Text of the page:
How can an affluent and otherwise advanced country like Britain be content to put up with the oldest, pokiest and least affordable housing in the developed world? Of course, the easy answer to this question is the planning system which has made it possible first to control and then effectively to restrain the housing supply. However, a planning system that produces such poor quality housing could only persist over time because it was supported and justified on the grounds of some public interest arguments – as Hamlet said: “Though this be madness, yet there is method in ‘t”. What I mean is this: The British have been led to believe that they are living on an overcrowded island, that the countryside has almost disappeared under concrete and that high-density living, building on brown and protecting green fields were absolutely necessary to save the country from becoming one big, unhealthy and unsustainable megalopolis. Nothing, however, could be further from the truth.

Alan Evans and I carefully went through all of these popular myths and debunked them one by one. To give only a few examples: Britain – an overcrowded country? Wrong: Only around eight per cent of the country is in fact urbanised. The South East – the most urban part of Britain? Think again: The degree of urbanisation is much higher in the North West. Saving greenfields to help the environment? Not true: Plants and animals thrive in low-density residential areas. Agriculture – necessary to feed the country? An erroneous belief: Britain uses more of its land for agriculture than the European average, and this is heavily subsidised.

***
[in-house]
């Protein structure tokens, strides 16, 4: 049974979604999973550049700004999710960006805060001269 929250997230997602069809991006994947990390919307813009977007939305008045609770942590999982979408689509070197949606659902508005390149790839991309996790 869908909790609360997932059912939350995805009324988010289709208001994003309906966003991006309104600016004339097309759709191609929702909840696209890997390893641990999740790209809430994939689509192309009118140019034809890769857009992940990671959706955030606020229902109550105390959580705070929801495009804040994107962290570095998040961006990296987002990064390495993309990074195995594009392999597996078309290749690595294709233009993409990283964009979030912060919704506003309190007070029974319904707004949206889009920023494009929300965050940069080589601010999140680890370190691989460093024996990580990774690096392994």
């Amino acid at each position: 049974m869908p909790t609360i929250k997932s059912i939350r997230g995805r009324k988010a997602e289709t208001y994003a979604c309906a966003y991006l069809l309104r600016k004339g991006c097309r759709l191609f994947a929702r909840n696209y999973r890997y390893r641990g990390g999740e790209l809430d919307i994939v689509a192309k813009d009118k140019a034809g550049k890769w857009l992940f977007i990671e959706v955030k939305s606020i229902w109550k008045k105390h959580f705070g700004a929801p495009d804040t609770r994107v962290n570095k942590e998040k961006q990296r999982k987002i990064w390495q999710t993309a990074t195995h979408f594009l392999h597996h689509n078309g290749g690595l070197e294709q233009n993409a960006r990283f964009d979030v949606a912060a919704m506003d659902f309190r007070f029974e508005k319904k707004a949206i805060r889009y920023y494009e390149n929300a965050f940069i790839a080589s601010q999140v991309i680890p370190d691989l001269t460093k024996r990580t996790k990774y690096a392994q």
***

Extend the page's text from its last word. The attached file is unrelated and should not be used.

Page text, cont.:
In fact, not a single of the arguments that the opponents of a more intense building activity frequently present stands up to closer scrutiny. This brings us to another puzzling question: If none of the arguments for central planning actually holds, what is really behind the opposition to more building? For an economist, one way to approach such a question is to analyse the groups involved in the whole process of planning. What becomes evident is that the key groups in the process are local planners/politicians and local voters. As one of the former group’s primary interests is to be re-elected, one might assume that they pay great attention to the wishes of their local voters. But this is not unproblematic: Local voters are often not interested in seeing more buildings in their immediate vicinity. After all, they are already living there and may not want others to spoil the view. The people who would also like to live there, however, do not yet have a vote and therefore hardly count to politicians. The result is an effective coalition of people with a ‘Not-In-My-Backyard’-attitude and the politicians who depend on their support. Thus, the planning system has become an effective tool for preventing development. It is no wonder that initiatives to increase building only come from central government – Whitehall is usually too far away to be confronted with protests against specific local developments. Local planners and politicians, on the other hand, do have to take local opposition against development into consideration, and have hardly any positive incentives to provide more housing.